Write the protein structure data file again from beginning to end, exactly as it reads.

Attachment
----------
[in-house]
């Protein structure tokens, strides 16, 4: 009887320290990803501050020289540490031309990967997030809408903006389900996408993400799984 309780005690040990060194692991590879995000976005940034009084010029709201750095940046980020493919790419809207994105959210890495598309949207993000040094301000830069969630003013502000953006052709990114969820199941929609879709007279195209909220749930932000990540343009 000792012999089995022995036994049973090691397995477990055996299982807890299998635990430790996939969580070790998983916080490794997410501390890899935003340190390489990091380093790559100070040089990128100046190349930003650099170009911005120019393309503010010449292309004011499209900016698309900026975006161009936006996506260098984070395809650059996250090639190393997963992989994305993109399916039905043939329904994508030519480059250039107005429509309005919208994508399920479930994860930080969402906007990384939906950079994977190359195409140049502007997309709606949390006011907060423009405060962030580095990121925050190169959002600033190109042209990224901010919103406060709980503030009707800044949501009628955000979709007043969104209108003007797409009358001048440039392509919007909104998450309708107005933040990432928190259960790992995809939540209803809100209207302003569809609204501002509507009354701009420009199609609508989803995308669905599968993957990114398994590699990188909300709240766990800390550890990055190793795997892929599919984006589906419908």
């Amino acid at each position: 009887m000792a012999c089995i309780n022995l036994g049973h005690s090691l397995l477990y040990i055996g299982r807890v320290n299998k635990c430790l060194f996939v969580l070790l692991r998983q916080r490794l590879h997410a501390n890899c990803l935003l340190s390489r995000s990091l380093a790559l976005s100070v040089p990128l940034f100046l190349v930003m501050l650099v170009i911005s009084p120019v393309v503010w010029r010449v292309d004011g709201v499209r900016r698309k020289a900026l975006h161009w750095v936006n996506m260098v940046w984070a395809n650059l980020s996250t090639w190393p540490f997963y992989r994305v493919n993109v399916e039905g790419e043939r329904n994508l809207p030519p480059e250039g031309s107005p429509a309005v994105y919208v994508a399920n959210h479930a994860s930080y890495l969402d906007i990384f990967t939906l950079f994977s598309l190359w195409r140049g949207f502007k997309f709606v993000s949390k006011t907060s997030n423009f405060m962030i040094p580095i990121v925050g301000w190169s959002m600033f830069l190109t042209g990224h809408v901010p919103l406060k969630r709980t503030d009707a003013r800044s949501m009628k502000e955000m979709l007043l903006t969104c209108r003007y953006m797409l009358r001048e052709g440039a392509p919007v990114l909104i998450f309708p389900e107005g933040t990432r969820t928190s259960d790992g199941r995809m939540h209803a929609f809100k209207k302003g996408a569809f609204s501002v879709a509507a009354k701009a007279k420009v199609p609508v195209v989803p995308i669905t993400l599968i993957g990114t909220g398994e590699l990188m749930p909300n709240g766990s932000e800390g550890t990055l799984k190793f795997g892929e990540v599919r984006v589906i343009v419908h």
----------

[in-house]
């Protein structure tokens, strides 16, 4: 009887320290990803501050020289540490031309990967997030809408903006389900996408993400799984 309780005690040990060194692991590879995000976005940034009084010029709201750095940046980020493919790419809207994105959210890495598309949207993000040094301000830069969630003013502000953006052709990114969820199941929609879709007279195209909220749930932000990540343009 000792012999089995022995036994049973090691397995477990055996299982807890299998635990430790996939969580070790998983916080490794997410501390890899935003340190390489990091380093790559100070040089990128100046190349930003650099170009911005120019393309503010010449292309004011499209900016698309900026975006161009936006996506260098984070395809650059996250090639190393997963992989994305993109399916039905043939329904994508030519480059250039107005429509309005919208994508399920479930994860930080969402906007990384939906950079994977190359195409140049502007997309709606949390006011907060423009405060962030580095990121925050190169959002600033190109042209990224901010919103406060709980503030009707800044949501009628955000979709007043969104209108003007797409009358001048440039392509919007909104998450309708107005933040990432928190259960790992995809939540209803809100209207302003569809609204501002509507009354701009420009199609609508989803995308669905599968993957990114398994590699990188909300709240766990800390550890990055190793795997892929599919984006589906419908």
């Amino acid at each position: 009887m000792a012999c089995i309780n022995l036994g049973h005690s090691l397995l477990y040990i055996g299982r807890v320290n299998k635990c430790l060194f996939v969580l070790l692991r998983q916080r490794l590879h997410a501390n890899c990803l935003l340190s390489r995000s990091l380093a790559l976005s100070v040089p990128l940034f100046l190349v930003m501050l650099v170009i911005s009084p120019v393309v503010w010029r010449v292309d004011g709201v499209r900016r698309k020289a900026l975006h161009w750095v936006n996506m260098v940046w984070a395809n650059l980020s996250t090639w190393p540490f997963y992989r994305v493919n993109v399916e039905g790419e043939r329904n994508l809207p030519p480059e250039g031309s107005p429509a309005v994105y919208v994508a399920n959210h479930a994860s930080y890495l969402d906007i990384f990967t939906l950079f994977s598309l190359w195409r140049g949207f502007k997309f709606v993000s949390k006011t907060s997030n423009f405060m962030i040094p580095i990121v925050g301000w190169s959002m600033f830069l190109t042209g990224h809408v901010p919103l406060k969630r709980t503030d009707a003013r800044s949501m009628k502000e955000m979709l007043l903006t969104c209108r003007y953006m797409l009358r001048e052709g440039a392509p919007v990114l909104i998450f309708p389900e107005g933040t990432r969820t928190s259960d790992g199941r995809m939540h209803a929609f809100k209207k302003g996408a569809f609204s501002v879709a509507a009354k701009a007279k420009v199609p609508v195209v989803p995308i669905t993400l599968i993957g990114t909220g398994e590699l990188m749930p909300n709240g766990s932000e800390g550890t990055l799984k190793f795997g892929e990540v599919r984006v589906i343009v419908h």